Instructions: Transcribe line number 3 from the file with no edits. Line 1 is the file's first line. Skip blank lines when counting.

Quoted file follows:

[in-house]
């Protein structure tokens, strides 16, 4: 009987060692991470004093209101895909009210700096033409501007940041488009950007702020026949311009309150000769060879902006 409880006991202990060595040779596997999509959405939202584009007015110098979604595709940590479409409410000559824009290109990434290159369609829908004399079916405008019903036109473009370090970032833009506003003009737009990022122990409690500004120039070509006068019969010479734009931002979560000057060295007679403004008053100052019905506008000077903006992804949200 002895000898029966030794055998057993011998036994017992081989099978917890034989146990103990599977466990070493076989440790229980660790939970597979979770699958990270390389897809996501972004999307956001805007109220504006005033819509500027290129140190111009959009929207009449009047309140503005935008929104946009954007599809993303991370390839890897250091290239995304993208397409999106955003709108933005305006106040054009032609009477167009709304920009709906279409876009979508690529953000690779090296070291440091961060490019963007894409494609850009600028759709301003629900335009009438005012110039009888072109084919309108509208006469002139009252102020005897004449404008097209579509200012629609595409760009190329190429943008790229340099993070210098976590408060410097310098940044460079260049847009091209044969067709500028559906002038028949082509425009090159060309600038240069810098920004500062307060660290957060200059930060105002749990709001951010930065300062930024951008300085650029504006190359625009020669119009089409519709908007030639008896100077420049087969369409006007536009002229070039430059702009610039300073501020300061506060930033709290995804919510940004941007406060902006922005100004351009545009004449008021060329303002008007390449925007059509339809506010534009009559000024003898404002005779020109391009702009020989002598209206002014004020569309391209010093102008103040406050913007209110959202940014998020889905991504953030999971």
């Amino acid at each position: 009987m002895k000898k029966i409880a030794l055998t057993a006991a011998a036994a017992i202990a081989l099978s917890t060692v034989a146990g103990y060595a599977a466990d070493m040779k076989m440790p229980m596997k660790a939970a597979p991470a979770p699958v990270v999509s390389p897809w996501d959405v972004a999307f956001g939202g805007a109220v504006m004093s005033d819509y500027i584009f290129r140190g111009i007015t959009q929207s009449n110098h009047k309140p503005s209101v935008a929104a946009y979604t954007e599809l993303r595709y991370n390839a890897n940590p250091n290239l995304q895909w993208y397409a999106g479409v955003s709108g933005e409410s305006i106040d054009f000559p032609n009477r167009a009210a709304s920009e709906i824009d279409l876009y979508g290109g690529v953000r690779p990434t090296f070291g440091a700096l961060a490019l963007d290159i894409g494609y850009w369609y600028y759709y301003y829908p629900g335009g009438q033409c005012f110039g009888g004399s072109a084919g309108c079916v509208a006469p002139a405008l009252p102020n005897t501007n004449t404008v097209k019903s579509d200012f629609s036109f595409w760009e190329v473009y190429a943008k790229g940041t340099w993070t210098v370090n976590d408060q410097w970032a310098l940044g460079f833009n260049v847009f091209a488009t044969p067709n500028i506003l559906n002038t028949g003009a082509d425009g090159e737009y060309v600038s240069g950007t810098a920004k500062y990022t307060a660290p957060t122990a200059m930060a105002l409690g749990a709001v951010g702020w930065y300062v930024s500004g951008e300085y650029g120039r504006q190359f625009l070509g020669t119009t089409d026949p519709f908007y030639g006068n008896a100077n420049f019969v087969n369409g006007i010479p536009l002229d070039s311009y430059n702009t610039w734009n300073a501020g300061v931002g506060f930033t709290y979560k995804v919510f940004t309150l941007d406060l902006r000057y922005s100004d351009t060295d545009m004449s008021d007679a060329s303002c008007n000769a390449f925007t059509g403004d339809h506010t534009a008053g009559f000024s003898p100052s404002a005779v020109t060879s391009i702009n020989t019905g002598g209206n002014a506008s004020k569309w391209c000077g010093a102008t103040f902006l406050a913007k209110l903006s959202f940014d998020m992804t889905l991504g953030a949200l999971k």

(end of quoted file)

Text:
């Amino acid at each position: 009987m002895k000898k029966i409880a030794l055998t057993a006991a011998a036994a017992i202990a081989l099978s917890t060692v034989a146990g103990y060595a599977a466990d070493m040779k076989m440790p229980m596997k660790a939970a597979p991470a979770p699958v990270v999509s390389p897809w996501d959405v972004a999307f956001g939202g805007a109220v504006m004093s005033d819509y500027i584009f290129r140190g111009i007015t959009q929207s009449n110098h009047k309140p503005s209101v935008a929104a946009y979604t954007e599809l993303r595709y991370n390839a890897n940590p250091n290239l995304q895909w993208y397409a999106g479409v955003s709108g933005e409410s305006i106040d054009f000559p032609n009477r167009a009210a709304s920009e709906i824009d279409l876009y979508g290109g690529v953000r690779p990434t090296f070291g440091a700096l961060a490019l963007d290159i894409g494609y850009w369609y600028y759709y301003y829908p629900g335009g009438q033409c005012f110039g009888g004399s072109a084919g309108c079916v509208a006469p002139a405008l009252p102020n005897t501007n004449t404008v097209k019903s579509d200012f629609s036109f595409w760009e190329v473009y190429a943008k790229g940041t340099w993070t210098v370090n976590d408060q410097w970032a310098l940044g460079f833009n260049v847009f091209a488009t044969p067709n500028i506003l559906n002038t028949g003009a082509d425009g090159e737009y060309v600038s240069g950007t810098a920004k500062y990022t307060a660290p957060t122990a200059m930060a105002l409690g749990a709001v951010g702020w930065y300062v930024s500004g951008e300085y650029g120039r504006q190359f625009l070509g020669t119009t089409d026949p519709f908007y030639g006068n008896a100077n420049f019969v087969n369409g006007i010479p536009l002229d070039s311009y430059n702009t610039w734009n300073a501020g300061v931002g506060f930033t709290y979560k995804v919510f940004t309150l941007d406060l902006r000057y922005s100004d351009t060295d545009m004449s008021d007679a060329s303002c008007n000769a390449f925007t059509g403004d339809h506010t534009a008053g009559f000024s003898p100052s404002a005779v020109t060879s391009i702009n020989t019905g002598g209206n002014a506008s004020k569309w391209c000077g010093a102008t103040f902006l406050a913007k209110l903006s959202f940014d998020m992804t889905l991504g953030a949200l999971k």